"I think we're talking about the 'new normal', when factories will periodically close for some time because they lack parts, which previously would never have happened, " he adds. "It's tough for manufacturers because fleet customers are very good customers, and they want to keep them happy. Challenging times."
Brian and his team regularly keep an eye on the dollar exchange rate, because a certain amount of used vehicles are exported from Canada to the United States (US). As he explains: "It's a common practice to see about 200,000 to 300,000 vehicles shipped across the border each year, simply because they can get more money in the U.S. market. Fleet operators know if they take a hundred trucks to the auction, there's a good chance that more than half of those vehicles could end up in the US because vehicles are simply worth more there."
He adds there's been a "tremendous amount of instability" since COVID-19 when the Canadian dollar fell in the spring of 2019 and then peaked in Jun 2021 before falling again. That fluctuating exchange rate can result in a Canadian fleet operator getting less for trucks now in the US than he would have done 18-24 months ago.
"The Canadian dollar doesn't usually move around that much, but it fell from 75 cents in the early part of March to 69 cents – that just doesn't usually happen, "says Brian. "Since March of 2019, it started going up although values have started to stabilize now, and the Canadian dollar is around 79 cents, which is probably where it's going to stay for the next little while. Fleet operators are getting caught where the dollar fluctuations affect the amount of money they can get. So, even if they can get higher vehicles prices in Canada, they're still going to pay more as well. So it seems like they're really getting squeezed."
Historically, the industry has had surplus inventory, creating a buyer's market. But as Brian comments, one of the things that's changed is that now it's the seller's market – dependent on who has vehicles to sell, and what types of vehicles.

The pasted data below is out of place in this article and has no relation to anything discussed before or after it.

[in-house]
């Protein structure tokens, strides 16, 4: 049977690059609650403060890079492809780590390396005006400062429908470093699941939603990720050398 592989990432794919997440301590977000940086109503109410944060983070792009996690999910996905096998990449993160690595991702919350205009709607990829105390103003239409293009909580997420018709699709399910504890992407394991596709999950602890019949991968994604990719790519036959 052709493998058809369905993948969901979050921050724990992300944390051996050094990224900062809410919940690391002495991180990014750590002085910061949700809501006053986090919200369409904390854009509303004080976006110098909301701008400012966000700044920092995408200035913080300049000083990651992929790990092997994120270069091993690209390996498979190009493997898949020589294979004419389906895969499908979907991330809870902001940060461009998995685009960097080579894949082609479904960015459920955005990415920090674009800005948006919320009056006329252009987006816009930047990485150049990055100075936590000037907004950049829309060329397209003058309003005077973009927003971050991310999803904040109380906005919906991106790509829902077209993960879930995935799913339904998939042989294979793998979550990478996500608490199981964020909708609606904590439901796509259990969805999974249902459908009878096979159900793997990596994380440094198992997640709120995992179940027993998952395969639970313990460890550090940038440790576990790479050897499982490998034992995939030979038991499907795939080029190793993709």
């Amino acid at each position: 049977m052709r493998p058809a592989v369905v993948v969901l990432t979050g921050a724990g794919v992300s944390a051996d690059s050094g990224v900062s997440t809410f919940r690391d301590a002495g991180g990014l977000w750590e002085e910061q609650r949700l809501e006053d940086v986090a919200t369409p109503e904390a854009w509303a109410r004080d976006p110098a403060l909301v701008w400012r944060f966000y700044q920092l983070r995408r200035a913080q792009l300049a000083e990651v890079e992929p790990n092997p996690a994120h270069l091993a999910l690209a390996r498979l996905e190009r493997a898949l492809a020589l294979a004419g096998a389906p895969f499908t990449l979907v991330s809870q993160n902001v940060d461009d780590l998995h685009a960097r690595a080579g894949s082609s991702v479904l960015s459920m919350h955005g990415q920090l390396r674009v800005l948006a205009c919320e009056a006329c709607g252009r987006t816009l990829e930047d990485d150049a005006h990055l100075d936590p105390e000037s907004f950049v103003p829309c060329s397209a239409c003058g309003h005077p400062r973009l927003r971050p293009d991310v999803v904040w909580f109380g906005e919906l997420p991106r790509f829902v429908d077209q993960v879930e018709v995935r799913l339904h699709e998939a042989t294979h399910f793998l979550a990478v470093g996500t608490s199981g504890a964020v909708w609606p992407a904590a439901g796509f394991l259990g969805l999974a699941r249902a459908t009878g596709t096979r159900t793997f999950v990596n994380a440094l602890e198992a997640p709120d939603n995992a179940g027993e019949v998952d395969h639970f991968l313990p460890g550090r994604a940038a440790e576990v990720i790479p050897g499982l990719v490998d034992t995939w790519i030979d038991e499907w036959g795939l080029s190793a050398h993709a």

"For example, a dealer might find they have none of one brand and lots of another," he says. "So that's a big change because it used to be, if you had money to buy a vehicle, you could easily get what you wanted, whereas now you have to spend a little bit more time shopping around.
"I'd speculate that many fleet operators are spending a lot of time trying to source vehicles. Instead of making one phone call, they might now have to make calls to four or five different possible sources of vehicle supply, or even look to what they would normally buy, just to make sure that they actually get a car. For instance, while some operators may normally buy compact SUVs, they are now buying compact cars because they can't get compact SUVs. So, there may be some internal complaints about doing that, but at least they have some vehicles."
He adds that it gets really tough when sourcing specialized vehicles: "For instance, if your fleet is going up north or you're in that kind of heavy construction industry where you have to a particular kind of vehicle – well, you can't really substitute. If you need a heavy-duty truck, it's not like you can put in a family sedan because it's just not going to work."
While Brian believes the challenges currently facing fleets are temporary, he also knows it's difficult to estimate how long it will take to get back to some sort of more normal state of operation.
"Car manufacturers may see some benefit in running with less inventory because it's better for the bottom line, but I think we will slowly get back to normal because the OEMs are generally incentivized to make a few more cars and make a little bit more profit, " he says.
"It might take some time and I certainly empathize with fleet operators that have a business need to source a vehicle. It's difficult to say as it all relates to microchips. Right now, I think the focus is probably simply on producing anything. There are so many chips in those vehicles, that manufacturers can't make a particular model right now because they simply don't have a certain necessary part, so they're frustrated. Hopefully, there aren't any other shortages of anything else. I'm sure they're having to be very patient these days. "